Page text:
12. Balancing Chemical Equations Example 3: MnO2 + KOH + O2→ K2MnO4 + H2O Balance O last Mn is already balanced Change S.C. of KOH to balance K MnO2 + 2KOH + O2→ K2MnO4 + H2O

  13. Balancing Chemical Equations Example 3: MnO2 + 2KOH + O2→ K2MnO4 + H2O Mn, K, and H are balanced (H was balanced by chance) Balance O MnO2 + 2KOH + ½O2→ K2MnO4 + H2O or 2MnO2 + 4KOH + O2→ 2K2MnO4 + 2H2O

  14. Balancing Chemical Equations Example 4: NaNO2 + H2SO4→ NO + HNO3 + H2O + Na2SO4 Hard one (no single element molecules) S is balanced Start with NaNO2 to balance Na 2NaNO2 + H2SO4→ NO + HNO3 + H2O + Na2SO4

  15. Balancing Chemical Equations Example 4: 2NaNO2 + H2SO4→ NO + HNO3 + H2O + Na2SO4 S, Na, and N are balanced Cannot balance H without changing S.C. for H2SO4! Boo! Option 1: trial and error Option 2: Go on to next problem!

  16. Balance the following equations: C6H12O6→ C2H6O + CO2 Fe + O2→ Fe2O3 NH3 + Cl2→ N2H4 + NH4Cl KClO3 + C12H22O11→ KCl + CO2 + H2O Balancing Chemical Equations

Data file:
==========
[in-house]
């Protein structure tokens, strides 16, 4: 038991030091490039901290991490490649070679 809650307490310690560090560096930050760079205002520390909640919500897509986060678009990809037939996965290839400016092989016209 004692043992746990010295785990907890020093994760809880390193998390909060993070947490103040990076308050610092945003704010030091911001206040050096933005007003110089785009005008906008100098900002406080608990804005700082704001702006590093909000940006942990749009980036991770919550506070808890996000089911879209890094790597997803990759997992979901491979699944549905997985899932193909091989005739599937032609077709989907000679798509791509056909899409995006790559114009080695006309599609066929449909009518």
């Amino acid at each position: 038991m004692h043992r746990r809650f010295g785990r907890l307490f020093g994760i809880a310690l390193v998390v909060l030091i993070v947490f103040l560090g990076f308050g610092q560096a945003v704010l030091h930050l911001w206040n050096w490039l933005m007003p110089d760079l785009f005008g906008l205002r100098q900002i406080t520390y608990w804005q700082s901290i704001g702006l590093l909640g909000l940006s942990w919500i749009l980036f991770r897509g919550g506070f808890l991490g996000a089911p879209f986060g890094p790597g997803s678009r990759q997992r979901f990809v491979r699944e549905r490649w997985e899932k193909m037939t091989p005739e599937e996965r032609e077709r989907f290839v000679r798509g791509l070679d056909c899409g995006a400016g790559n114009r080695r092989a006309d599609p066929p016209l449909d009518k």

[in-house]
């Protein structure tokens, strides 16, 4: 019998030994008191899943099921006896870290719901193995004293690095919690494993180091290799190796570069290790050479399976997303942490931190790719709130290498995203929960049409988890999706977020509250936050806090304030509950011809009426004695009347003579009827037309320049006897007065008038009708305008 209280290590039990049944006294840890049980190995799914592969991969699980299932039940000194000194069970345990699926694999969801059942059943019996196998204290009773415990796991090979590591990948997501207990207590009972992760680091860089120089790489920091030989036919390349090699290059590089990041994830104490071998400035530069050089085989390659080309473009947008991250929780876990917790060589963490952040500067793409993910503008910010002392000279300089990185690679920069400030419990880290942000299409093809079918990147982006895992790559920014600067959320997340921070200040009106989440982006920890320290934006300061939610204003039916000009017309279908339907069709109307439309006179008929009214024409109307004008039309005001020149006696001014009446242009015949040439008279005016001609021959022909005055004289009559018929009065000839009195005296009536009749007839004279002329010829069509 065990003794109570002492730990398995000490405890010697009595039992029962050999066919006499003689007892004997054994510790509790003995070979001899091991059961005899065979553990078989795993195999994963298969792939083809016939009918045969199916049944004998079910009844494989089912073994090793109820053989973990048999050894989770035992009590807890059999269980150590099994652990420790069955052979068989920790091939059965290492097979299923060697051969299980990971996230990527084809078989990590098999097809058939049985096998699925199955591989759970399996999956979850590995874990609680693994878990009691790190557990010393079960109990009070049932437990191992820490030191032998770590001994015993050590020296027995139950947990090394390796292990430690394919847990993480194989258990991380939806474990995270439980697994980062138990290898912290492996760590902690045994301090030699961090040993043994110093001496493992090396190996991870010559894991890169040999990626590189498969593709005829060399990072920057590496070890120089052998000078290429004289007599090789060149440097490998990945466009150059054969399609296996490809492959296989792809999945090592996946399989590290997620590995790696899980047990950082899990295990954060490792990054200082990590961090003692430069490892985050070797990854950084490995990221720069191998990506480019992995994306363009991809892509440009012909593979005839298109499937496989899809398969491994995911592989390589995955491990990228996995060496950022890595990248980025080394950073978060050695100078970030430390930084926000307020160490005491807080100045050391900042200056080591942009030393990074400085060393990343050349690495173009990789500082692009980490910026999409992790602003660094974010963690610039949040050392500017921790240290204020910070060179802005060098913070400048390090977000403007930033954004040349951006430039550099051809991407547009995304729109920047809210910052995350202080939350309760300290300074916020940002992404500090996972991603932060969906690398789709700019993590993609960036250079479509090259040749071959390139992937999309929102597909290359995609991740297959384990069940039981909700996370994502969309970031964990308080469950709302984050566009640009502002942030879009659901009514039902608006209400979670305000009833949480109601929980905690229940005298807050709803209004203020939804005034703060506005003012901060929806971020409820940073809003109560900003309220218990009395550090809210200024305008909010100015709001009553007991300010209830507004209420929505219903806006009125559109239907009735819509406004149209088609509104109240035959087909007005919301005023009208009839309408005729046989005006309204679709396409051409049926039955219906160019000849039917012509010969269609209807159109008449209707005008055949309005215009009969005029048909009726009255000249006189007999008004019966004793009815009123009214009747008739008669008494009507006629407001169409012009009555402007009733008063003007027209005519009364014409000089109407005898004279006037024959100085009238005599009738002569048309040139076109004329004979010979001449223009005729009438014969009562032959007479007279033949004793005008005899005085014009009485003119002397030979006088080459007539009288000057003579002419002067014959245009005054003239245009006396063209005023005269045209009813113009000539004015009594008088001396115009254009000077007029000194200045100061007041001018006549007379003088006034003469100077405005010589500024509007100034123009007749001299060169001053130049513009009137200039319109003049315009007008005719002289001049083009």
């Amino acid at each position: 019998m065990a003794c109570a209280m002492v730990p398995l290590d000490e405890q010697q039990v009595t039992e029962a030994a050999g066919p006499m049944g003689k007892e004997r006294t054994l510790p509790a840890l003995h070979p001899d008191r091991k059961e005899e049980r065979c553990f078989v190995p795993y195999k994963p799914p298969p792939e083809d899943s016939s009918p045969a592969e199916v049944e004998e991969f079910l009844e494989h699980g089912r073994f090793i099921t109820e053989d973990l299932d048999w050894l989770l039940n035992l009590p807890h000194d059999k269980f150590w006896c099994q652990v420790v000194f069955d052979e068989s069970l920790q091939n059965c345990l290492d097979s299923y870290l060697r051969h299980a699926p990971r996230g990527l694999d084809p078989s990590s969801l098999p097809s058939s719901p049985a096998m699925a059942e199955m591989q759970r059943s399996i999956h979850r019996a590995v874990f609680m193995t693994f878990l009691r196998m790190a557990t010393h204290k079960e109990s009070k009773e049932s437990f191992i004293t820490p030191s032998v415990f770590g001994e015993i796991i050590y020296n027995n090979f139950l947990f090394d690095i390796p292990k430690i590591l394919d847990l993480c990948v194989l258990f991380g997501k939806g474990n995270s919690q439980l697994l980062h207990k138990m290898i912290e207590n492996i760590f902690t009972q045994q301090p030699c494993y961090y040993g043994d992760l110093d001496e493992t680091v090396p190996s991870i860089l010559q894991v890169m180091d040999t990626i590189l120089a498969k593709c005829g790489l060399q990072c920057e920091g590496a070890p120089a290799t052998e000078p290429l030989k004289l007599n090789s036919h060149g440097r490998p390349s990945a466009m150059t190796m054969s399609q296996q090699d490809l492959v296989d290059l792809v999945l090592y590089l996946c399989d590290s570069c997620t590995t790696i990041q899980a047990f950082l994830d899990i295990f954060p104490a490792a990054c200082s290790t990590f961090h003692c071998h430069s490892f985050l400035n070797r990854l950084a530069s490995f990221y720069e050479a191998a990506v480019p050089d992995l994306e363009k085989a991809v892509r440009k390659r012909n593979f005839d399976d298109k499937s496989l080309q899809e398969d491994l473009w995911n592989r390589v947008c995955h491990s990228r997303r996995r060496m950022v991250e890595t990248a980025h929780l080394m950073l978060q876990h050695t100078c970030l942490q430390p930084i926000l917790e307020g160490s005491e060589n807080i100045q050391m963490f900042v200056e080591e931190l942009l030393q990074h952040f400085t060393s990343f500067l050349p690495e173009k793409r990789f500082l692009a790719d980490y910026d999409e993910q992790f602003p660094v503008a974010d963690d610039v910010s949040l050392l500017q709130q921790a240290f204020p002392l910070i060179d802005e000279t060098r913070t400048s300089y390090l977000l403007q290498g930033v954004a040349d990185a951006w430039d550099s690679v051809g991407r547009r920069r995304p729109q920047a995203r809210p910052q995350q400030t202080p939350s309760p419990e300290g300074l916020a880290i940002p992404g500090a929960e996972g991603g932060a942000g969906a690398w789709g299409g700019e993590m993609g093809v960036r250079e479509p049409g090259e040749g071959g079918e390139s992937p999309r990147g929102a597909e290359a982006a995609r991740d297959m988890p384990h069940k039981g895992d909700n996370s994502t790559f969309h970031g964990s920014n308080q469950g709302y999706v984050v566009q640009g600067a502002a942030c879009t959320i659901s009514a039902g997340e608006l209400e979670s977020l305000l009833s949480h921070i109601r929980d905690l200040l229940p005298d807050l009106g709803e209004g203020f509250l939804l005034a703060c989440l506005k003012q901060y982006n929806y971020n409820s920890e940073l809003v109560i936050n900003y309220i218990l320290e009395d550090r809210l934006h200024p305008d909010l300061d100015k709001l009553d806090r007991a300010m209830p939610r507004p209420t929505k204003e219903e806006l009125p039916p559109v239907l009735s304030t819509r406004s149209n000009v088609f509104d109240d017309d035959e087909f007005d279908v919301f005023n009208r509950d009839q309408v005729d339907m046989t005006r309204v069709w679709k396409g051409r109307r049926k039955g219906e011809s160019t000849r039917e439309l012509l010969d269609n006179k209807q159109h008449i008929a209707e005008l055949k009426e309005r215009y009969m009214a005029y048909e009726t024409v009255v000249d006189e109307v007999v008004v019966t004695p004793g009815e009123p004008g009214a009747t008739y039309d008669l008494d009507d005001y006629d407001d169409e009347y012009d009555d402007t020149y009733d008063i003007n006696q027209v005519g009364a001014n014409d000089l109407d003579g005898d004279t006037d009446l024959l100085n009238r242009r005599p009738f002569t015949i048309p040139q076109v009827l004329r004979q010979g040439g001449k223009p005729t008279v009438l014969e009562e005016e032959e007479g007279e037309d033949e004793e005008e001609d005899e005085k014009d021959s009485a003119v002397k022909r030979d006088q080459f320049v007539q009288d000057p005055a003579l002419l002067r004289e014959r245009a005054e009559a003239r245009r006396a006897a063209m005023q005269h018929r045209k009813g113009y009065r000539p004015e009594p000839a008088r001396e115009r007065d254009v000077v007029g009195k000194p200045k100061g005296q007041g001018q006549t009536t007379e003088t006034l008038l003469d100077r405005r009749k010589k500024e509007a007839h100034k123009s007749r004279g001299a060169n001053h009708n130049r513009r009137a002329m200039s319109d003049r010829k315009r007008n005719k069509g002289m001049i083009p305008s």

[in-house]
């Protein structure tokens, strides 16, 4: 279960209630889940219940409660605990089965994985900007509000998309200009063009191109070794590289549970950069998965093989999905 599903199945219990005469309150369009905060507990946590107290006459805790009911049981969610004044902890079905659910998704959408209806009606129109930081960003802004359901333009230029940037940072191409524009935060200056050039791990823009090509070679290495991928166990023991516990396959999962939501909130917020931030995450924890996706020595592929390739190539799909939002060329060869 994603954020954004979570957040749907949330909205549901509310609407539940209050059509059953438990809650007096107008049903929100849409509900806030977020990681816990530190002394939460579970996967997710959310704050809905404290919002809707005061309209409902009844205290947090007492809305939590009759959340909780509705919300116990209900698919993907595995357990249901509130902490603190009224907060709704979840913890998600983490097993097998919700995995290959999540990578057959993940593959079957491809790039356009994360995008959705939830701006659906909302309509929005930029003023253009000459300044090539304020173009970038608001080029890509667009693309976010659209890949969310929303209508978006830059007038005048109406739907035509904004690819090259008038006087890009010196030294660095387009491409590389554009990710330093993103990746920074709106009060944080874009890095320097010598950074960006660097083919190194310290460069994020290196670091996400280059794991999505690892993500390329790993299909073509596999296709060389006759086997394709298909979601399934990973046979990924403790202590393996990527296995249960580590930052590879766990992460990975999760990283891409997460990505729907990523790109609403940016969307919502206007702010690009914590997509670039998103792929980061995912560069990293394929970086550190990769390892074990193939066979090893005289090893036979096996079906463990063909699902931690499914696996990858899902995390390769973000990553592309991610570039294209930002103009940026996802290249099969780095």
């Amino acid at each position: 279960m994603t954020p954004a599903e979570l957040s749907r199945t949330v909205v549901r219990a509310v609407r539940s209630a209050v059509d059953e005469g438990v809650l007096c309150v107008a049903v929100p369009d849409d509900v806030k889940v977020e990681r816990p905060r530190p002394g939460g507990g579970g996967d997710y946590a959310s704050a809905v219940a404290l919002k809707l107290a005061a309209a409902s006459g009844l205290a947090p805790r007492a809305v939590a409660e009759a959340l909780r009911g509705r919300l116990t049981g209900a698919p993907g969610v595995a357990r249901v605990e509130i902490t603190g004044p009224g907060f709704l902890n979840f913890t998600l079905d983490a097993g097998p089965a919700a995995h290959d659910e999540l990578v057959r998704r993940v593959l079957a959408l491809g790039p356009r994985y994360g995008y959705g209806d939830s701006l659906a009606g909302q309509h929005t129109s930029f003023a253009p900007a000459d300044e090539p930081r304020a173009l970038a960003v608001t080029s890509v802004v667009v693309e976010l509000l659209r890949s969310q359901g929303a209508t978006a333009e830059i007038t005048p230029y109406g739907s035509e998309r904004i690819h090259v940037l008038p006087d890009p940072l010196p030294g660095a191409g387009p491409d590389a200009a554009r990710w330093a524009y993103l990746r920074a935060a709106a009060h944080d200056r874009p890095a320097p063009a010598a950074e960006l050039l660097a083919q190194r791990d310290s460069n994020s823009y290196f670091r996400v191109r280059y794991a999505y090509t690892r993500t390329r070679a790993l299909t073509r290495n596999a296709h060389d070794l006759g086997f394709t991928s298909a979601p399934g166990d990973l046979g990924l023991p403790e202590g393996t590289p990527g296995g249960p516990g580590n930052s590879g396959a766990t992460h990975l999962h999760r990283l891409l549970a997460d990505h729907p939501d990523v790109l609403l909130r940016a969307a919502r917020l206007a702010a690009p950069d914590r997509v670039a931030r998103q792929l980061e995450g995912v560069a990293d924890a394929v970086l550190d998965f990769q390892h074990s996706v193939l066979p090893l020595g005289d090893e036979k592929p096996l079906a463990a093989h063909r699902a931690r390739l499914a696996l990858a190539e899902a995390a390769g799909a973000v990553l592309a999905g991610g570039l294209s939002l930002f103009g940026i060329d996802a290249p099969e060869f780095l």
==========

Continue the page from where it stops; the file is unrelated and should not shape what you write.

17. Balance the following equations: C6H12O6→ 2C2H6O + 2CO2 Fe + O2→ Fe2O3 NH3 + Cl2→ N2H4 + NH4Cl KClO3 + C12H22O11→ KCl + CO2 + H2O Balancing Chemical Equations

  18. Balance the following equations: C6H12O6→ 2C2H6O + 2CO2 4Fe + 3O2→ 2Fe2O3 (balance O first) NH3 + Cl2→ N2H4 + NH4Cl KClO3 + C12H22O11→ KCl + CO2 + H2O Balancing Chemical Equations

  19. Balance the following equations: C6H12O6→ 2C2H6O + 2CO2 4Fe + 3O2→ 2Fe2O3 (balance O first) NH3 + Cl2→ N2H4 + NH4Cl N:H is 1:3 on left, must get 1:3 on right! Balancing Chemical Equations

  20. NH3 + Cl2→ N2H4 + NH4Cl N:H is 1:3 on left, must get 1:3 on right! 4NH3 + Cl2→ N2H4 + 2NH4Cl Balancing Chemical Equations

  21. Balance the following equations: C6H12O6→ 2C2H6O + 2CO2 4Fe + 3O2→ 2Fe2O3 4NH3 + Cl2→ N2H4 + 2NH4Cl KClO3 + C12H22O11→ KCl + CO2 + H2O (tough!) Balancing Chemical Equations

  22. Balance the following equations: KClO3 + C12H22O11→ KCl + CO2 + H2O balance C KClO3 + C12H22O11→ KCl + 12CO2 + H2O balance H KClO3 + C12H22O11→ KCl + 12CO2 + 11H2O balance O 8KClO3 + C12H22O11→ KCl + 12CO2 + 11H2O Balancing Chemical Equations

  23. Balance the following equations: 8KClO3 + C12H22O11→ KCl + 12CO2 + 11H2O balance K (and hope Cl is balanced) 8KClO3 + C12H22O11→ 8KCl + 12CO2 + 11H2O Balanced! Balancing Chemical Equations